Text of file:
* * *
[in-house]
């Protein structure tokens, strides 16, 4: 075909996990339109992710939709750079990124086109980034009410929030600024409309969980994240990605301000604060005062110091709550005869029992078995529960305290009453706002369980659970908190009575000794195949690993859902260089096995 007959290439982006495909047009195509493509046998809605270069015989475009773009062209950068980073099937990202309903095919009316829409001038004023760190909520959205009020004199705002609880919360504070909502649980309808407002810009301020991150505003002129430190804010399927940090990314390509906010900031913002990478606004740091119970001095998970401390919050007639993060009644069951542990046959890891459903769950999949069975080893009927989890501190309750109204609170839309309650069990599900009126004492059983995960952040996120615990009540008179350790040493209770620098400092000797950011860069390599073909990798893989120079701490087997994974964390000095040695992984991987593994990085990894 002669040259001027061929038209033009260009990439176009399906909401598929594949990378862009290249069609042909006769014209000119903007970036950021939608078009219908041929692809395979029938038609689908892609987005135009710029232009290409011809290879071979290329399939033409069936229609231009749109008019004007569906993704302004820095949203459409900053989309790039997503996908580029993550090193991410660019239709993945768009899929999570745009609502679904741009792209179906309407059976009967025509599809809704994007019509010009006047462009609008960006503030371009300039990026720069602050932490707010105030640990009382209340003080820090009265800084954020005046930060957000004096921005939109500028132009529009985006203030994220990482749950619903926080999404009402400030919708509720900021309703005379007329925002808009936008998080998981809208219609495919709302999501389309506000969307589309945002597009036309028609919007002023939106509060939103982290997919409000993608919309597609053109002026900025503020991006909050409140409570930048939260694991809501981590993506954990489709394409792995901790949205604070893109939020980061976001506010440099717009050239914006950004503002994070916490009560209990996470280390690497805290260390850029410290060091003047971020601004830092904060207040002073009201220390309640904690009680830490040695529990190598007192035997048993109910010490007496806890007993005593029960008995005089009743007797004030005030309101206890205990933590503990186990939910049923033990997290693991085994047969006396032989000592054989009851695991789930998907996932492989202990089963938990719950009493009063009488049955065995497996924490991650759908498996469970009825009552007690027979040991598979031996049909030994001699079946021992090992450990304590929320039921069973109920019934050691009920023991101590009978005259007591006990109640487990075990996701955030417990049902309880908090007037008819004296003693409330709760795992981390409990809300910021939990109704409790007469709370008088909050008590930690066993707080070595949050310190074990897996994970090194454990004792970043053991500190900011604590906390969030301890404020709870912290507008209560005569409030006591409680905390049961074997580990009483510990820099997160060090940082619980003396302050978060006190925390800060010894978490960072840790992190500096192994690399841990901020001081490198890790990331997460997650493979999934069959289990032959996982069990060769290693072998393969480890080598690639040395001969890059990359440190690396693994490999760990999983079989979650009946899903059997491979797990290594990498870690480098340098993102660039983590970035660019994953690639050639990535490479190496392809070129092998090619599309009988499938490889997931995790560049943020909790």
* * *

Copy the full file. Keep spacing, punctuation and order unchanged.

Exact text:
[in-house]
């Protein structure tokens, strides 16, 4: 075909996990339109992710939709750079990124086109980034009410929030600024409309969980994240990605301000604060005062110091709550005869029992078995529960305290009453706002369980659970908190009575000794195949690993859902260089096995 007959290439982006495909047009195509493509046998809605270069015989475009773009062209950068980073099937990202309903095919009316829409001038004023760190909520959205009020004199705002609880919360504070909502649980309808407002810009301020991150505003002129430190804010399927940090990314390509906010900031913002990478606004740091119970001095998970401390919050007639993060009644069951542990046959890891459903769950999949069975080893009927989890501190309750109204609170839309309650069990599900009126004492059983995960952040996120615990009540008179350790040493209770620098400092000797950011860069390599073909990798893989120079701490087997994974964390000095040695992984991987593994990085990894 002669040259001027061929038209033009260009990439176009399906909401598929594949990378862009290249069609042909006769014209000119903007970036950021939608078009219908041929692809395979029938038609689908892609987005135009710029232009290409011809290879071979290329399939033409069936229609231009749109008019004007569906993704302004820095949203459409900053989309790039997503996908580029993550090193991410660019239709993945768009899929999570745009609502679904741009792209179906309407059976009967025509599809809704994007019509010009006047462009609008960006503030371009300039990026720069602050932490707010105030640990009382209340003080820090009265800084954020005046930060957000004096921005939109500028132009529009985006203030994220990482749950619903926080999404009402400030919708509720900021309703005379007329925002808009936008998080998981809208219609495919709302999501389309506000969307589309945002597009036309028609919007002023939106509060939103982290997919409000993608919309597609053109002026900025503020991006909050409140409570930048939260694991809501981590993506954990489709394409792995901790949205604070893109939020980061976001506010440099717009050239914006950004503002994070916490009560209990996470280390690497805290260390850029410290060091003047971020601004830092904060207040002073009201220390309640904690009680830490040695529990190598007192035997048993109910010490007496806890007993005593029960008995005089009743007797004030005030309101206890205990933590503990186990939910049923033990997290693991085994047969006396032989000592054989009851695991789930998907996932492989202990089963938990719950009493009063009488049955065995497996924490991650759908498996469970009825009552007690027979040991598979031996049909030994001699079946021992090992450990304590929320039921069973109920019934050691009920023991101590009978005259007591006990109640487990075990996701955030417990049902309880908090007037008819004296003693409330709760795992981390409990809300910021939990109704409790007469709370008088909050008590930690066993707080070595949050310190074990897996994970090194454990004792970043053991500190900011604590906390969030301890404020709870912290507008209560005569409030006591409680905390049961074997580990009483510990820099997160060090940082619980003396302050978060006190925390800060010894978490960072840790992190500096192994690399841990901020001081490198890790990331997460997650493979999934069959289990032959996982069990060769290693072998393969480890080598690639040395001969890059990359440190690396693994490999760990999983079989979650009946899903059997491979797990290594990498870690480098340098993102660039983590970035660019994953690639050639990535490479190496392809070129092998090619599309009988499938490889997931995790560049943020909790």